Don't Be a Victim of IRS Tax Scams

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Don't Be a Victim of IRS Tax Scams

If you have any doubt, remember, the IRS will never contact you by phone or e-mail.


I recently received a phone call from someone claiming to be from the IRS, asking me to call back about my tax refund and telling me the matter was urgent. The number did seem to be from Washington, D.C., but I’m still worried it might be a scam. What should I do?

See Also: How I Dodged a Phony IRS Tax Scam

You are right to be suspicious. Every year during tax season, crooks come out with new scams to try to steal your personal information and money. They may call you or send an official-looking e-mail saying that the IRS needs your Social Security or bank account number to deposit your refund, or they may say you owe money and ask for your credit card number so you can make a payment. Sometimes they even threaten to have you arrested unless you send cash through a prepaid debit card or wire transfer. They may manipulate the caller ID to look like they’re calling from the IRS and may already have some information about you – such as the last four digits of your Social Security number.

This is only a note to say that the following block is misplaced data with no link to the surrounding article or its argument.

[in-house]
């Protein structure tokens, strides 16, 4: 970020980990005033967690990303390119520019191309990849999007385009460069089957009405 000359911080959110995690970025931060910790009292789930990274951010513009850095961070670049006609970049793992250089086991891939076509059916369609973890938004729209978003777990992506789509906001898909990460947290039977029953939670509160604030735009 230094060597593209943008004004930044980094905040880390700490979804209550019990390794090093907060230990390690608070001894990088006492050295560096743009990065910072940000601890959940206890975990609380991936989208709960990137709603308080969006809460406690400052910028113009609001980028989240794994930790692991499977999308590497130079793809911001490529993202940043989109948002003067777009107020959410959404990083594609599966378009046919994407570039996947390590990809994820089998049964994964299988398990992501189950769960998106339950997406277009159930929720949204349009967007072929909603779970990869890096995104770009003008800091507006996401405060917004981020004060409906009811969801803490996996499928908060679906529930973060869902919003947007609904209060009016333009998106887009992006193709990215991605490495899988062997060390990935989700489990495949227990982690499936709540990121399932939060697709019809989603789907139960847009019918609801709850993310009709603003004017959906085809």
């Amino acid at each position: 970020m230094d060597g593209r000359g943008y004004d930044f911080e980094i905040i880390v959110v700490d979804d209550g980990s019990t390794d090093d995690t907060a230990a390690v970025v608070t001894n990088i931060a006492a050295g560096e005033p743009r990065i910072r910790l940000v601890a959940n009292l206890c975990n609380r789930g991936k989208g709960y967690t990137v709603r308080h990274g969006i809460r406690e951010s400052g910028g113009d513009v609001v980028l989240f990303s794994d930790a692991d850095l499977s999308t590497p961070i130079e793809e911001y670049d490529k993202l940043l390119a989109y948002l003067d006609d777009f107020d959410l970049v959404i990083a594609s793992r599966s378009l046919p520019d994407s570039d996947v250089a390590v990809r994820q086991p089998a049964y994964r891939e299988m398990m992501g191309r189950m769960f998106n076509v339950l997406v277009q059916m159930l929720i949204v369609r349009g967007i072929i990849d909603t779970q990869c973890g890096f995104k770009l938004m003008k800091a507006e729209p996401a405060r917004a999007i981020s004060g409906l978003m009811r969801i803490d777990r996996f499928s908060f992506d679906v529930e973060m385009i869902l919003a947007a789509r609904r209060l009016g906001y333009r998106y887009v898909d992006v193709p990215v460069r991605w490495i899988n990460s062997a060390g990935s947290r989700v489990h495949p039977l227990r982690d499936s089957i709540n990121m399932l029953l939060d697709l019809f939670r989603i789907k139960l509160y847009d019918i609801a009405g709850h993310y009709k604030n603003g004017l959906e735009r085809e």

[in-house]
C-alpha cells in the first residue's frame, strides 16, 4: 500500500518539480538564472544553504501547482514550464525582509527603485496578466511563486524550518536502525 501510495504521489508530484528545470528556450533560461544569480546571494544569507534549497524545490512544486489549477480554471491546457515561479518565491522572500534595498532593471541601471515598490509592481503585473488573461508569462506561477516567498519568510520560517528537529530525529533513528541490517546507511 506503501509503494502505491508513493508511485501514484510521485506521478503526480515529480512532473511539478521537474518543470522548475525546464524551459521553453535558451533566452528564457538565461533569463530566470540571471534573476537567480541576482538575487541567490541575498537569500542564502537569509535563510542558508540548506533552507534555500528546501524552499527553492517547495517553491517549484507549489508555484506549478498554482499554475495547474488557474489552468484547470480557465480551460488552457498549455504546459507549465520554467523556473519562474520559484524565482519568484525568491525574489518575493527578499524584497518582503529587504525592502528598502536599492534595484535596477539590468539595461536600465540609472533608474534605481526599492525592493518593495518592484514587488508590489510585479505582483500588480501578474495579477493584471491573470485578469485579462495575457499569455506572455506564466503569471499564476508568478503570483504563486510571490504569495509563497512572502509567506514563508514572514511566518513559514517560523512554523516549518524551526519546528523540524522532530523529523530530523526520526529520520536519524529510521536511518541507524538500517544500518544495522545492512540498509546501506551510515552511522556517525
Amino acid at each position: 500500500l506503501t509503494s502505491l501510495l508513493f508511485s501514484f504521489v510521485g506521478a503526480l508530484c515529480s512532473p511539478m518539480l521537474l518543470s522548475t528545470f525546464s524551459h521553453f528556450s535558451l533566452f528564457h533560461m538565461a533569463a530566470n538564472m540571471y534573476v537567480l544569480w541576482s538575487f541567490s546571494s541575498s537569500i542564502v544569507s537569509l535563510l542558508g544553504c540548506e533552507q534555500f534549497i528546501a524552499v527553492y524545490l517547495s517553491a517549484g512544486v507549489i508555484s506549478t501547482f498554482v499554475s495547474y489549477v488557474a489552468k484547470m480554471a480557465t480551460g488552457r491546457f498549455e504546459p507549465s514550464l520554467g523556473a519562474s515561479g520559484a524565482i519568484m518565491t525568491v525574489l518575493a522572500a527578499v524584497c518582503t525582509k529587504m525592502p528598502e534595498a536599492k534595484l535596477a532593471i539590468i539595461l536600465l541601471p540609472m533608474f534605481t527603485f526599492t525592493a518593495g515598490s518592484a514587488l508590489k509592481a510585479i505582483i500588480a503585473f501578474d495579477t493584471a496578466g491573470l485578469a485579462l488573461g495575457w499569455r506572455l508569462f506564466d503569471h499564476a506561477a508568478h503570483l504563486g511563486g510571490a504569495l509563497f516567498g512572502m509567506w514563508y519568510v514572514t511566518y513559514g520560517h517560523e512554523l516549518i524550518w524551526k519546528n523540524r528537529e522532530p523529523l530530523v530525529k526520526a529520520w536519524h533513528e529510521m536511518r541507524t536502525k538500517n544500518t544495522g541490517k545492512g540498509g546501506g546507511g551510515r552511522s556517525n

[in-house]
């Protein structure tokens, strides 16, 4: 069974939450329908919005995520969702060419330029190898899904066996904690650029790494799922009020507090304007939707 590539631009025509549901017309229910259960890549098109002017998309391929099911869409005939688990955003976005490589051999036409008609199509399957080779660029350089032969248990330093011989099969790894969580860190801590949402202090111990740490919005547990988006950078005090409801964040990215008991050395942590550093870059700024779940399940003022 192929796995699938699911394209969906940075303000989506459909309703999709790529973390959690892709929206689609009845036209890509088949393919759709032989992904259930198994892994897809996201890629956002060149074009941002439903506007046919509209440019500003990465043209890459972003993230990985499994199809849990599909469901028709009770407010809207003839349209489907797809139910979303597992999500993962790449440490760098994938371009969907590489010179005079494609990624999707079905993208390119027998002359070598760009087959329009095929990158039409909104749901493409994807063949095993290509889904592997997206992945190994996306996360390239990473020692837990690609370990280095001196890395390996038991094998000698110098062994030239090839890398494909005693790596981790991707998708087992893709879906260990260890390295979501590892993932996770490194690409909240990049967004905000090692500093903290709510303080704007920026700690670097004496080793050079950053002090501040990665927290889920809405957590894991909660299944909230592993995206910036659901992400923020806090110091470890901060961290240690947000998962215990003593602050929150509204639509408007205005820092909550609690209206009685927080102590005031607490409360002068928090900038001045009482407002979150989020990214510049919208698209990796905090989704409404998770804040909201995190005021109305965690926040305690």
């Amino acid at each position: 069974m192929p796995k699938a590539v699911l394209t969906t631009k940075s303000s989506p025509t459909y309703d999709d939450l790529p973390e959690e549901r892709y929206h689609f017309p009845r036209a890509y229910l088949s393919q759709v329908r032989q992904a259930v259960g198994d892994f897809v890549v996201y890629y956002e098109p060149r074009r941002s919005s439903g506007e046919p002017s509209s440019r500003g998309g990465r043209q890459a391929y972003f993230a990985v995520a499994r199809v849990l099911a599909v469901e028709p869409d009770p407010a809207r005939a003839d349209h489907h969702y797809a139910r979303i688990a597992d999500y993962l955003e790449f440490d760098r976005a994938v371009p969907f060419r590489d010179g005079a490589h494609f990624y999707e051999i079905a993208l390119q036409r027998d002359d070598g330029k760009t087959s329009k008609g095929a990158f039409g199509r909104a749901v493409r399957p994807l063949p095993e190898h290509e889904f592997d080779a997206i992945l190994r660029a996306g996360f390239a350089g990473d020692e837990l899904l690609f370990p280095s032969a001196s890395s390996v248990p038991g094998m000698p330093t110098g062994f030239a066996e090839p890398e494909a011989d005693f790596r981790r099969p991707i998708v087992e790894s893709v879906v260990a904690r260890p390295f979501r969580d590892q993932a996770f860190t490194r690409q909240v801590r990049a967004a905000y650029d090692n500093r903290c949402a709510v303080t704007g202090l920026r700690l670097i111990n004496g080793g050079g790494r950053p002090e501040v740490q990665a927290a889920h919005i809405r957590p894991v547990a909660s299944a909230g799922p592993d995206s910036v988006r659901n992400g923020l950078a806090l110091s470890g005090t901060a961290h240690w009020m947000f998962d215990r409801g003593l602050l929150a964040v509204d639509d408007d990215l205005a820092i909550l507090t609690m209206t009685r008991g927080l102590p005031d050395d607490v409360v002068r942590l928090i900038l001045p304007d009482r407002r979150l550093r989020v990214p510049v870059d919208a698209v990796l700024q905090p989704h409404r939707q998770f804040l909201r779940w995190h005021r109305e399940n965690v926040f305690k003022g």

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The IRS will never call or e-mail you demanding immediate payment or asking for your credit card or bank account numbers and other personal information over the phone. If you think you may actually owe money, call the IRS directly at 800-829-1040.


You can report suspicious activity to the Treasury Inspector General for Tax Administration at, and you can forward suspicious e-mails to Also file a complaint with the Federal Trade Commission Complaint Assistant.

For more information about common tax scams, see the IRS’s Scam Phone Calls Alert. Also see the IRS’s Tax Scams/Consumer Alerts page for updates about the newest versions of tax-related scams.

See Also: Worst States to Live In for Taxes

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